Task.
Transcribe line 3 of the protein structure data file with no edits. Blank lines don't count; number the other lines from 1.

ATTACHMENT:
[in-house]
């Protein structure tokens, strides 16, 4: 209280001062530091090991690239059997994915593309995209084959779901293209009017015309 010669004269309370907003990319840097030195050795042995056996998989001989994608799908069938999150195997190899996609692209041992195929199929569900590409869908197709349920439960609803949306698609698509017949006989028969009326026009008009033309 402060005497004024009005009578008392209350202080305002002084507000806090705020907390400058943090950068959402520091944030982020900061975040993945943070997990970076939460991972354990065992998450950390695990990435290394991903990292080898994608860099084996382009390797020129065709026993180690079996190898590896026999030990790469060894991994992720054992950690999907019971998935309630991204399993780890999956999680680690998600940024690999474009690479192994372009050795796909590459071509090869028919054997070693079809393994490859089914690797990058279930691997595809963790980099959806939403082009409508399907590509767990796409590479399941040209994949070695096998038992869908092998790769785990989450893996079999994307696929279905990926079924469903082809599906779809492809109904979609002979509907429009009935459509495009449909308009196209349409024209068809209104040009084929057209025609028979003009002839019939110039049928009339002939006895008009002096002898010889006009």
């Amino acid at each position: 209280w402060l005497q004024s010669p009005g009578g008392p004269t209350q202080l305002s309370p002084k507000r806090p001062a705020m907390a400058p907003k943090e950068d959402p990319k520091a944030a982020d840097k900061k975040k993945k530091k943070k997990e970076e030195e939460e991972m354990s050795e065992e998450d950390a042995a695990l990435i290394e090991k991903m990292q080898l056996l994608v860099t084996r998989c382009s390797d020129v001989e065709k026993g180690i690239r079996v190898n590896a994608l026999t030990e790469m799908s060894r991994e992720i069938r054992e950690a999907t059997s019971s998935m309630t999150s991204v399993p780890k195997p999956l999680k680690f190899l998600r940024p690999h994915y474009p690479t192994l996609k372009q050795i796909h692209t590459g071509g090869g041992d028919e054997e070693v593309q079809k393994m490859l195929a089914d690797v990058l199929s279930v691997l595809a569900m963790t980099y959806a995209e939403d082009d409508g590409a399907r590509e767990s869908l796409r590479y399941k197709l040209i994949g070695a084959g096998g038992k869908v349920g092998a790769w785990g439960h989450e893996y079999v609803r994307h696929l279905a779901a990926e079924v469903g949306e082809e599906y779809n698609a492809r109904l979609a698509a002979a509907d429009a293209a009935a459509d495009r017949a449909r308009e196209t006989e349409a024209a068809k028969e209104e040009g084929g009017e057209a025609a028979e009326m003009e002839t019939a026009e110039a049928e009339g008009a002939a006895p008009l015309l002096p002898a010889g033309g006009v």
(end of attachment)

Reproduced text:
């Amino acid at each position: 209280w402060l005497q004024s010669p009005g009578g008392p004269t209350q202080l305002s309370p002084k507000r806090p001062a705020m907390a400058p907003k943090e950068d959402p990319k520091a944030a982020d840097k900061k975040k993945k530091k943070k997990e970076e030195e939460e991972m354990s050795e065992e998450d950390a042995a695990l990435i290394e090991k991903m990292q080898l056996l994608v860099t084996r998989c382009s390797d020129v001989e065709k026993g180690i690239r079996v190898n590896a994608l026999t030990e790469m799908s060894r991994e992720i069938r054992e950690a999907t059997s019971s998935m309630t999150s991204v399993p780890k195997p999956l999680k680690f190899l998600r940024p690999h994915y474009p690479t192994l996609k372009q050795i796909h692209t590459g071509g090869g041992d028919e054997e070693v593309q079809k393994m490859l195929a089914d690797v990058l199929s279930v691997l595809a569900m963790t980099y959806a995209e939403d082009d409508g590409a399907r590509e767990s869908l796409r590479y399941k197709l040209i994949g070695a084959g096998g038992k869908v349920g092998a790769w785990g439960h989450e893996y079999v609803r994307h696929l279905a779901a990926e079924v469903g949306e082809e599906y779809n698609a492809r109904l979609a698509a002979a509907d429009a293209a009935a459509d495009r017949a449909r308009e196209t006989e349409a024209a068809k028969e209104e040009g084929g009017e057209a025609a028979e009326m003009e002839t019939a026009e110039a049928e009339g008009a002939a006895p008009l015309l002096p002898a010889g033309g006009v």